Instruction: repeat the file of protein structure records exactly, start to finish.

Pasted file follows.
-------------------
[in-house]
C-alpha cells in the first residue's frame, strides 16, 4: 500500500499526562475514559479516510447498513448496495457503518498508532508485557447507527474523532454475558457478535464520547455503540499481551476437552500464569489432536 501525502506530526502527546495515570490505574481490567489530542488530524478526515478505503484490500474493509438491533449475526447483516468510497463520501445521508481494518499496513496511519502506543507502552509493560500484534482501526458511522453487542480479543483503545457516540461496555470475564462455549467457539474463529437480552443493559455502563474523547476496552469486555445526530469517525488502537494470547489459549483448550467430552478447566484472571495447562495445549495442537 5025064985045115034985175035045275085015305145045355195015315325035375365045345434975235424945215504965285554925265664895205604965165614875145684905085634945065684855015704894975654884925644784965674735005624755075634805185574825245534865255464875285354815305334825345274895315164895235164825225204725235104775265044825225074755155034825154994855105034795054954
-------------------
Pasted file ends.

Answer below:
[in-house]
C-alpha cells in the first residue's frame, strides 16, 4: 500500500499526562475514559479516510447498513448496495457503518498508532508485557447507527474523532454475558457478535464520547455503540499481551476437552500464569489432536 501525502506530526502527546495515570490505574481490567489530542488530524478526515478505503484490500474493509438491533449475526447483516468510497463520501445521508481494518499496513496511519502506543507502552509493560500484534482501526458511522453487542480479543483503545457516540461496555470475564462455549467457539474463529437480552443493559455502563474523547476496552469486555445526530469517525488502537494470547489459549483448550467430552478447566484472571495447562495445549495442537 5025064985045115034985175035045275085015305145045355195015315325035375365045345434975235424945215504965285554925265664895205604965165614875145684905085634945065684855015704894975654884925644784965674735005624755075634805185574825245534865255464875285354815305334825345274895315164895235164825225204725235104775265044825225074755155034825154994855105034795054954